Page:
Railroad crossing closed to vehicle traffic, creating 'jams'

The problem: A railroad crossing near M&T Bank Stadium has been closed to traffic.

The back story: Occasionally, Watchdog encounters a problem resulting from a solution proposed as an answer to an entirely different problem.

Take, for example, this week's quandary.

Richard Jordan works in a machine shop near the intersection of Ridgely Street and West Ostend Street, near the parking lots for M&T Bank Stadium and the elevated portion of Russell Street.

For about a month and a half, Jordan, who commutes from Catonsville, said he has had to go at least 10 minutes out of his way because the railroad crossing on Ridgely Street between West Ostend and Alluvion streets has been closed.

He said it's not just his commute that's been interrupted — delivery drivers have also been thwarted.

"Now all the businesses on that side of the street have to go five or six blocks out of the way," he said.

Jordan called city offices and was told by one person that the barriers were supposed to be open during Ravens games to allow that traffic to get through. If it's open then, he asked, why can't it be open all the time?

"Instead of alleviating traffic, all they're doing is creating traffic jams," Jordan said.

Frustrated, he called Watchdog.

According to the Baltimore Department of Transportation, the road closure has a different purpose. Residents of South Baltimore neighborhoods, including Federal Hill and Sharp-Leadenhall, often ask that the city limit train horn noise in their community, said the agency's deputy director, Jamie Kendrick.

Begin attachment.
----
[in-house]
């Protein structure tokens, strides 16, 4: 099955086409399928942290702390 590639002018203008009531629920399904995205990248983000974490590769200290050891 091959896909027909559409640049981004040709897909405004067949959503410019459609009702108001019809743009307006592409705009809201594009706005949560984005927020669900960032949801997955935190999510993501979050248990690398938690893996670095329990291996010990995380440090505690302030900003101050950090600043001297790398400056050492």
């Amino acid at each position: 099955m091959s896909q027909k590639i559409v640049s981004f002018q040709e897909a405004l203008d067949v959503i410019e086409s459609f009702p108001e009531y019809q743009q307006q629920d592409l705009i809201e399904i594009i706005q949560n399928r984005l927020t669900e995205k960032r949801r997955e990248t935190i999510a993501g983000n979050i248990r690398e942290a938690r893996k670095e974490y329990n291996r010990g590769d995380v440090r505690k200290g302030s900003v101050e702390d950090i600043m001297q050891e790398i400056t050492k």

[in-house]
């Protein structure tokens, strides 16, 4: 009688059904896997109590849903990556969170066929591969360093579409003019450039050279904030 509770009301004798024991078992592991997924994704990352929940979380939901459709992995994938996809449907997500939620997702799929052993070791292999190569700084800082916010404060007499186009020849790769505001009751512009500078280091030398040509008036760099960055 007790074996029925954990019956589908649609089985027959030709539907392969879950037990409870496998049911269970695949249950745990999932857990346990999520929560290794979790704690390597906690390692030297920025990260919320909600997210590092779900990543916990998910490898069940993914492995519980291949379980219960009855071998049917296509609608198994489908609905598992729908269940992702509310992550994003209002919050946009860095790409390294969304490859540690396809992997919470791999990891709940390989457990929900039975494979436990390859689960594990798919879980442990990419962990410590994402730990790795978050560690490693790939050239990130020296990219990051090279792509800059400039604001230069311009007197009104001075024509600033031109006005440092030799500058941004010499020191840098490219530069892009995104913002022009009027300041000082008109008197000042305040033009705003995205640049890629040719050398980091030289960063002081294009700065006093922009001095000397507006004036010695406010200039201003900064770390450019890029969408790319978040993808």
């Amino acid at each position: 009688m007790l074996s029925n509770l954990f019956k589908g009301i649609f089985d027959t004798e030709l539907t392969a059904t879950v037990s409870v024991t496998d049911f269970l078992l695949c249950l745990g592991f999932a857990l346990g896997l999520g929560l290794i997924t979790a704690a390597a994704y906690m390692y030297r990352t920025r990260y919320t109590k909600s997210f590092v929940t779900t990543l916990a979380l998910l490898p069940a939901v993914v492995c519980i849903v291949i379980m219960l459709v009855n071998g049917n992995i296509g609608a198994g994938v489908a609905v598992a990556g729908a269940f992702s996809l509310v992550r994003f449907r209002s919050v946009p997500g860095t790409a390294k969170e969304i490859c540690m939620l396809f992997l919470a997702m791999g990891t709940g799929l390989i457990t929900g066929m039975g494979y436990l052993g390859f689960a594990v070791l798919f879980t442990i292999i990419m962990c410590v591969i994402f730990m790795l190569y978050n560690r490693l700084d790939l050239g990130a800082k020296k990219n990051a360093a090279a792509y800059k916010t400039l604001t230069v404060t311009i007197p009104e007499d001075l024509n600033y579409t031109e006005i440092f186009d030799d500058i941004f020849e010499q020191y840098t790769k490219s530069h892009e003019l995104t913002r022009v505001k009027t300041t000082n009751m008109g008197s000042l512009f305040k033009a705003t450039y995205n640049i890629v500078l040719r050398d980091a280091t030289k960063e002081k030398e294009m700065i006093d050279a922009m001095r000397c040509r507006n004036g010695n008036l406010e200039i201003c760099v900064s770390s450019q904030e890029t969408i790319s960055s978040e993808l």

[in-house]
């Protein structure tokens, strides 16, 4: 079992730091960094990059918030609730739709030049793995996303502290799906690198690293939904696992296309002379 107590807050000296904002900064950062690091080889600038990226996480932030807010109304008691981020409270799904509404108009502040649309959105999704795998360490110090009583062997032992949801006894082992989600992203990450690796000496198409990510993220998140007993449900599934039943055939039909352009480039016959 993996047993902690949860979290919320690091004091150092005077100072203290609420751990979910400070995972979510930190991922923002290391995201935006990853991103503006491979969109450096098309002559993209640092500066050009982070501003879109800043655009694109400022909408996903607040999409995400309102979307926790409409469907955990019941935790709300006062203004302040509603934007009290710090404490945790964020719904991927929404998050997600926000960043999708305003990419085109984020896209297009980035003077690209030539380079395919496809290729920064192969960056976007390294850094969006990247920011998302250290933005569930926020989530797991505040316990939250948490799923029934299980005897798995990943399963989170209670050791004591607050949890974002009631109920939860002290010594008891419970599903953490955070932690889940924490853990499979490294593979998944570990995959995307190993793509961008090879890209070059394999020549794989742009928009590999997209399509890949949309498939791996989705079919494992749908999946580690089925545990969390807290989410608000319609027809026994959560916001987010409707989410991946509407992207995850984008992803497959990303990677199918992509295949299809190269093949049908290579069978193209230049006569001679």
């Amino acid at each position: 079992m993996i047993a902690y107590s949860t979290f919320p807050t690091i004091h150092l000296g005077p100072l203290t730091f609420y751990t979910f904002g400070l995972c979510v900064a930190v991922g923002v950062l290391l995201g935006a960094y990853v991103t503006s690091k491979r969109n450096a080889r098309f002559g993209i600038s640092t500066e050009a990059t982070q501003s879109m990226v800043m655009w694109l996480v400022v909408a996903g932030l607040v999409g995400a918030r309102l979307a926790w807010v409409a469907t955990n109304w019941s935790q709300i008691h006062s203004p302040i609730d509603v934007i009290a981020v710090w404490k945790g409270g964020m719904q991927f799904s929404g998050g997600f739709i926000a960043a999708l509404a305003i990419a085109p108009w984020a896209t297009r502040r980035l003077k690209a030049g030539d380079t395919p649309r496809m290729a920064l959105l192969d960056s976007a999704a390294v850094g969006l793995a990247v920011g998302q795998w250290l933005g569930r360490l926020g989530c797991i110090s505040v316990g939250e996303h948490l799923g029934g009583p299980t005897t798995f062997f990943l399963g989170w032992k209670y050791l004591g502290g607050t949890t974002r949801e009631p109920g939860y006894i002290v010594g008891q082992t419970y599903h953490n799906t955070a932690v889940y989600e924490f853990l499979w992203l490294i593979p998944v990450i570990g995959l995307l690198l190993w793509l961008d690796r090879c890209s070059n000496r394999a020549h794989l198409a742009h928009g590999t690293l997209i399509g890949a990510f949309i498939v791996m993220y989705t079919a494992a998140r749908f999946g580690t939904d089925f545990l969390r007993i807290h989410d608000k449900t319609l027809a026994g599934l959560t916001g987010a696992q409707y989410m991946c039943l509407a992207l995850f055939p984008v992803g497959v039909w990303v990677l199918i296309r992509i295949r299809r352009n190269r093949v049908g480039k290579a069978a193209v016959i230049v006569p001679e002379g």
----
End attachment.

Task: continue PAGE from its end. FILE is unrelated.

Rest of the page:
"We are sensitive to the fact that the industries that are there are zoned appropriately," he said, but the department also wants to take into account concerns of residents.

The Federal Railroad Administration has a "quiet zone" program, which requires either closing the crossing to motor vehicle traffic or upgrading it to reduce the need for trains to blow horns on approach. But those improvements could cost $700,000 to $1 million, Kendrick said, and are funded solely by the requesting government.

City officials have not decided whether to apply to create a safe zone at this and three other South Baltimore rail crossings, according to Kendrick. The Ridgely Street closure is an experiment.

"Before making a big investment, we wanted to test the intersection which we thought would have the least impact," he said. "This would be the easiest one."

The city Fire Department has reconfigured its routes because of the change, he said. And at the Maryland Stadium Authority's request, the crossing is opened five hours before a Ravens home football game, two hours earlier than originally planned by the Department of Transportation, Kendrick said. It is closed three hours after the game or whenever the traffic disperses.

"We feel like it is safe. It is operationally appropriate," he said. The test is scheduled to continue through February. "We want to see how it works."

People with questions or concerns about the closure can contact Kendrick at 410-396-6802.

Who can fix this: City residents should call 311 to report problems.

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Is there something in your neighborhood that's not getting fixed? Tell us where the problem is and how long it's been there by e-mailing watchdog@baltsun.com or calling 410-332-6735.

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